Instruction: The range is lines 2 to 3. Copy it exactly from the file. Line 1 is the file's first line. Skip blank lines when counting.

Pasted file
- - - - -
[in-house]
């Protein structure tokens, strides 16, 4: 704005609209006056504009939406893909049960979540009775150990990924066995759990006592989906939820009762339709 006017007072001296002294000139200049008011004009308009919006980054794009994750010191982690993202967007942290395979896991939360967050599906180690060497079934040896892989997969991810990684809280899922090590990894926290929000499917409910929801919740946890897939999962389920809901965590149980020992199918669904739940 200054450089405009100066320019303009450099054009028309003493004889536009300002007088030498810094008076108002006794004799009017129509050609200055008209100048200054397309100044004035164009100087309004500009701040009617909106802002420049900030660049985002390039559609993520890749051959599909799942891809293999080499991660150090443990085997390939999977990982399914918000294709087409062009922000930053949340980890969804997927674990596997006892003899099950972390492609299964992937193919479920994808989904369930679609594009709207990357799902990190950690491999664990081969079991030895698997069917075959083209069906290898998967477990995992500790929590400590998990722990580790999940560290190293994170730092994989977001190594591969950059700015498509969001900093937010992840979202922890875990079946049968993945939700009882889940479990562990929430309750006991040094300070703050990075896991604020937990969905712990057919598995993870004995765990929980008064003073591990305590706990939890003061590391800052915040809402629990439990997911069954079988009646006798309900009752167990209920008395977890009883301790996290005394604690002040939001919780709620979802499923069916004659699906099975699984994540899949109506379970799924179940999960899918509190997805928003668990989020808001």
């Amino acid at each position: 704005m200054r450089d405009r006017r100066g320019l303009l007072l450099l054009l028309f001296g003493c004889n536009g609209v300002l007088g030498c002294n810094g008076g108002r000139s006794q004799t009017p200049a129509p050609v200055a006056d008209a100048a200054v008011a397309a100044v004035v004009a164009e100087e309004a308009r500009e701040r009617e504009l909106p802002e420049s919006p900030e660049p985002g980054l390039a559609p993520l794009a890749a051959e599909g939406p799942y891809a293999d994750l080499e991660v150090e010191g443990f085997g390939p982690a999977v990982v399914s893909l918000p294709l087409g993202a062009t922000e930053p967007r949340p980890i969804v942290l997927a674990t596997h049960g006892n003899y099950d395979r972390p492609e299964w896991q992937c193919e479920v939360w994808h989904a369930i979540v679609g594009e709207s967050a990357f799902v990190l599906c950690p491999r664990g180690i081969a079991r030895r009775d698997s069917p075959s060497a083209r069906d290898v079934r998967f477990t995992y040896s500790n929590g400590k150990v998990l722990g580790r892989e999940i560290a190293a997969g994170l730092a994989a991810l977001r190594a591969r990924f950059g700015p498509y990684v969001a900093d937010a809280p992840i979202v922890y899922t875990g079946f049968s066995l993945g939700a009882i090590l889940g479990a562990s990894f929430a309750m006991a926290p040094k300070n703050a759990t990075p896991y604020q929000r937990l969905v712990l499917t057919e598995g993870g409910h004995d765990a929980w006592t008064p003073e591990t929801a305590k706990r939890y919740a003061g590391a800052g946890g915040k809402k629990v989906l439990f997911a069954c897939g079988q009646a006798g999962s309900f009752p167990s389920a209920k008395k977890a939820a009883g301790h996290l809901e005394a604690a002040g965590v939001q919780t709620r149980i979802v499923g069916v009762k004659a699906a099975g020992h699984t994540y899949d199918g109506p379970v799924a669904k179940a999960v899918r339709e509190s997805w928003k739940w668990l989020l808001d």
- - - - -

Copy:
């Protein structure tokens, strides 16, 4: 704005609209006056504009939406893909049960979540009775150990990924066995759990006592989906939820009762339709 006017007072001296002294000139200049008011004009308009919006980054794009994750010191982690993202967007942290395979896991939360967050599906180690060497079934040896892989997969991810990684809280899922090590990894926290929000499917409910929801919740946890897939999962389920809901965590149980020992199918669904739940 200054450089405009100066320019303009450099054009028309003493004889536009300002007088030498810094008076108002006794004799009017129509050609200055008209100048200054397309100044004035164009100087309004500009701040009617909106802002420049900030660049985002390039559609993520890749051959599909799942891809293999080499991660150090443990085997390939999977990982399914918000294709087409062009922000930053949340980890969804997927674990596997006892003899099950972390492609299964992937193919479920994808989904369930679609594009709207990357799902990190950690491999664990081969079991030895698997069917075959083209069906290898998967477990995992500790929590400590998990722990580790999940560290190293994170730092994989977001190594591969950059700015498509969001900093937010992840979202922890875990079946049968993945939700009882889940479990562990929430309750006991040094300070703050990075896991604020937990969905712990057919598995993870004995765990929980008064003073591990305590706990939890003061590391800052915040809402629990439990997911069954079988009646006798309900009752167990209920008395977890009883301790996290005394604690002040939001919780709620979802499923069916004659699906099975699984994540899949109506379970799924179940999960899918509190997805928003668990989020808001």
């Amino acid at each position: 704005m200054r450089d405009r006017r100066g320019l303009l007072l450099l054009l028309f001296g003493c004889n536009g609209v300002l007088g030498c002294n810094g008076g108002r000139s006794q004799t009017p200049a129509p050609v200055a006056d008209a100048a200054v008011a397309a100044v004035v004009a164009e100087e309004a308009r500009e701040r009617e504009l909106p802002e420049s919006p900030e660049p985002g980054l390039a559609p993520l794009a890749a051959e599909g939406p799942y891809a293999d994750l080499e991660v150090e010191g443990f085997g390939p982690a999977v990982v399914s893909l918000p294709l087409g993202a062009t922000e930053p967007r949340p980890i969804v942290l997927a674990t596997h049960g006892n003899y099950d395979r972390p492609e299964w896991q992937c193919e479920v939360w994808h989904a369930i979540v679609g594009e709207s967050a990357f799902v990190l599906c950690p491999r664990g180690i081969a079991r030895r009775d698997s069917p075959s060497a083209r069906d290898v079934r998967f477990t995992y040896s500790n929590g400590k150990v998990l722990g580790r892989e999940i560290a190293a997969g994170l730092a994989a991810l977001r190594a591969r990924f950059g700015p498509y990684v969001a900093d937010a809280p992840i979202v922890y899922t875990g079946f049968s066995l993945g939700a009882i090590l889940g479990a562990s990894f929430a309750m006991a926290p040094k300070n703050a759990t990075p896991y604020q929000r937990l969905v712990l499917t057919e598995g993870g409910h004995d765990a929980w006592t008064p003073e591990t929801a305590k706990r939890y919740a003061g590391a800052g946890g915040k809402k629990v989906l439990f997911a069954c897939g079988q009646a006798g999962s309900f009752p167990s389920a209920k008395k977890a939820a009883g301790h996290l809901e005394a604690a002040g965590v939001q919780t709620r149980i979802v499923g069916v009762k004659a699906a099975g020992h699984t994540y899949d199918g109506p379970v799924a669904k179940a999960v899918r339709e509190s997805w928003k739940w668990l989020l808001d």